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Links to Love: Facebook, Fashion Blogging, & Feminism

by Ashley on April 20, 2012

kirsten dunst melancholia, melancholia,

Kirsten Dunst from Melancholia

Is Facebook Making Us Lonely? brings up a lot of issues I feel in my own life regarding social media.  Does it maybe make me a hypocrite to stay online and on social media, when I feel lonely? Perhaps. But it’s interesting to see the science and real life experiences looking at loneliness and how the modern computer age distances us even more from each other.

Ashley Judd Slaps Media in the Face for Speculation Over Her Puffy Face:

That women are joining in the ongoing disassembling of my appearance is salient. Patriarchy is not men. Patriarchy is a system in which both women and men participate. It privileges, inter alia, the interests of boys and men over the bodily integrity, autonomy, and dignity of girls and women. It is subtle, insidious, and never more dangerous than when women passionately deny that they themselves are engaging in it.

On Making It Work (and When to Give Up):

If a garment doesn’t work, it doesn’t deserve real estate in your closet.  Stop trying to make it work with belts and tights and control garments and half-baked DIY projects. All that effort does is make the same not-quite-right garment not-quite-right, but now decked out with opaque tights, a skinny belt, and a weird band of fabric that sort of ruins the flow of the piece.

Have you read this Interview with Jenny Zhang?  My LAWD does the girl hit a lot of nails on their heads. From heteronormativity in popular blogs,  cultural appropriation, Trayvon Martin, and talking about race and its impact on fashion, and it leaves your head reeling with things to think about.  (Thank you to Miss Dorothy for making me read this!)

Shapewear and other Underpinnings at Wardrobe Oxygen.  Allie answers your Q&As about shapewear (including maternity shapewear), and I found it super-fascinating (esp. as a non-shapewear wearer).  In the summer, I also swear by bike shorts– and I’ll have a post sharing where to get some of my favorites soon!


For Those About To Shop April 20, 2012 at 5:30 pm

I’m curious about that movie with Kirsten Dunst; I was just reading about it today.

Ashe April 23, 2012 at 7:12 pm

It’s on Netflix right now! I can’t wait to watch it, even though I hear such mixed things about it.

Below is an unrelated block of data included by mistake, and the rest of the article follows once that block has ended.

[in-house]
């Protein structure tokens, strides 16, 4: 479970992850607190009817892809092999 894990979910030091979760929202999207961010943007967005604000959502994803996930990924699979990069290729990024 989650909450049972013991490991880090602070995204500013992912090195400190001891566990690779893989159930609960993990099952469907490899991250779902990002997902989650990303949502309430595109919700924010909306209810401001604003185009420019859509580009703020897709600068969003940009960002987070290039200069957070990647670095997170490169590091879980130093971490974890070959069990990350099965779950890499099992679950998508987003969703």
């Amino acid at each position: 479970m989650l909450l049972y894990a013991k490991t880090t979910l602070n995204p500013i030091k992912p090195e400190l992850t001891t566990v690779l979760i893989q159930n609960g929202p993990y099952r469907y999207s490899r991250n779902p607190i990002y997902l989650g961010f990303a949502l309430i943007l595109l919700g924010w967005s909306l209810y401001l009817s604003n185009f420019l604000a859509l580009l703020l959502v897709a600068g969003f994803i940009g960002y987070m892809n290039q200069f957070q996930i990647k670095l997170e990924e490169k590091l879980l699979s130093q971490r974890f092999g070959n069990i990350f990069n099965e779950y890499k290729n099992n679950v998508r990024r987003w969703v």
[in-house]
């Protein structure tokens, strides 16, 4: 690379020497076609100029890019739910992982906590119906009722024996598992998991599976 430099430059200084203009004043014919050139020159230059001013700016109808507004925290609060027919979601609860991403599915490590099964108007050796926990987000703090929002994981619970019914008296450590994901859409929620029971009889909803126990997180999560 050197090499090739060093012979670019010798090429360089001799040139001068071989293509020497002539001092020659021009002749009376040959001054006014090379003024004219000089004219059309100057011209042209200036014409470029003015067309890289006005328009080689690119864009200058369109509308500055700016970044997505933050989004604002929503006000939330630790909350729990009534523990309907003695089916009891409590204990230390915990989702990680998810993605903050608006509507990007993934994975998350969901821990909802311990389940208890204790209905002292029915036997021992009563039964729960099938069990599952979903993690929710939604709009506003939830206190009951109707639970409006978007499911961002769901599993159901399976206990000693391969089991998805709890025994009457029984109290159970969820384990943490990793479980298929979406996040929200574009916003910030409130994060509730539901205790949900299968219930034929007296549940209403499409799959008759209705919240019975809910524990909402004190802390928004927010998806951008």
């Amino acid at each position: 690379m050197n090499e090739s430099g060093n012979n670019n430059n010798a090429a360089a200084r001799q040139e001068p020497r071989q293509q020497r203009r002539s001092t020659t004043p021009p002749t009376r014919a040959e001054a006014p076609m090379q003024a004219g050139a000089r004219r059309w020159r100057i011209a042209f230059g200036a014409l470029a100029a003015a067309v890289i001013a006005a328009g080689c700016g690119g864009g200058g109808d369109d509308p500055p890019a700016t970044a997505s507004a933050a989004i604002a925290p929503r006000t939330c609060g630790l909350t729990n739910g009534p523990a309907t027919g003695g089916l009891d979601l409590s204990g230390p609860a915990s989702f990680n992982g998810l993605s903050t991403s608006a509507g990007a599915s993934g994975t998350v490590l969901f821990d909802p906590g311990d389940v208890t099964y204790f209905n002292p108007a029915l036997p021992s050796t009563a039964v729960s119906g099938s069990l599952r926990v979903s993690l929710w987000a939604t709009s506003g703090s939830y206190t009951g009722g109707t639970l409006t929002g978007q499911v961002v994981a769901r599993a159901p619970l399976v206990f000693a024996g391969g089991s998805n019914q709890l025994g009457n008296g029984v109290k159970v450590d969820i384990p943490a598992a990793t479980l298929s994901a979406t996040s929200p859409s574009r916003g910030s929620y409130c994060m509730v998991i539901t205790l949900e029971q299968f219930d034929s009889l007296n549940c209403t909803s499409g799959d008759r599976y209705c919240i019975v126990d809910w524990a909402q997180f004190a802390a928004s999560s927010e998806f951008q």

debi c April 20, 2012 at 12:25 pm

i really loved how ashley judd summed it all up so beautifully.when i first read it i was silently clapping.

Louise LeMans April 20, 2012 at 10:27 am

Good collection of links, Ashe. That post of not making it work hit home. Can I have a mini-rant here? My issue lately has been that NOTHING seems to fit my body right. Like, fundamentally. It doesn’t matter if it’s a $20 pair of pants or a $200 pair of pants. I feel ridiculous…but I was complaining to my husband in bed last night because I’ve been on an epic search for dress pants for my upcoming season of traveling to see clients this Spring. I can’t seem to find a pair of pants that aren’t skin tight on my thighs to the point the outline of the pockets are visible and celulite is highlighted in the back. If they don’t cling to my thighs then they are way too big in the waist. I know choices are worse for women who are plus size, my best friend is and I shop with her often, but damn. I didn’t think my body was weird but I am starting to think it is, because virtually everything in my closet has something wrong with it, making it a pain in the ass to wear. Anyway, that’s my rant. At this point I don’t have even one pair of non-jeans in my closet that I can confidently wear. It sucks.

Ashe May 2, 2012 at 10:22 am

Tailoring, honey! When you have to make something work, for work, I’d find something that works like 75% of the way and find someone to tailor it to work the rest of the way. I have trying to find pants so much, and I know they’re a chore for everyone, regardless of size!

Franca April 20, 2012 at 9:17 am

I loved that interview with jenny Zhang too. I’m struggling with the heteronormativity thing a lot. if you know me, I have quite a masculine personality and really don’t follow any traditional roles (when we have kids, everything is heading to us becoming a female breadwinner male homemaker family), but I’m very aware that doesn’t really come across. And i am so so aware how much more traditional the US is and people probably make all sorts of assumptions about me based on what I write. Husband Dave is pretty much the only friend I talk about by name on the blog, and I am married and I do love long term monogamy and we do do those edited photoshoots Jenny talks about, not all the time, but often enough. But on the other hand I write a fashion blog, and a lot of the gender role stuff is really hard to write about without getting very personal very quickly. I really HATE the thought of some young blogger starting out thinking that to be successful they need to be skinny and smiley and have a photographer boyfriend, but I’m not really sure what I can do!

Ashe May 2, 2012 at 10:21 am

Franca, I love how open you are in this comment! I feel like I’ve learned much more about you through it. It’s hard to set an example without getting too personal (and worrying how that can be used against you); it’s like the only way we can do it is through example, but what’s the best way to do that? It’s such a big iceberg, I’m not even sure what the tip of it is and how to have that conversation…

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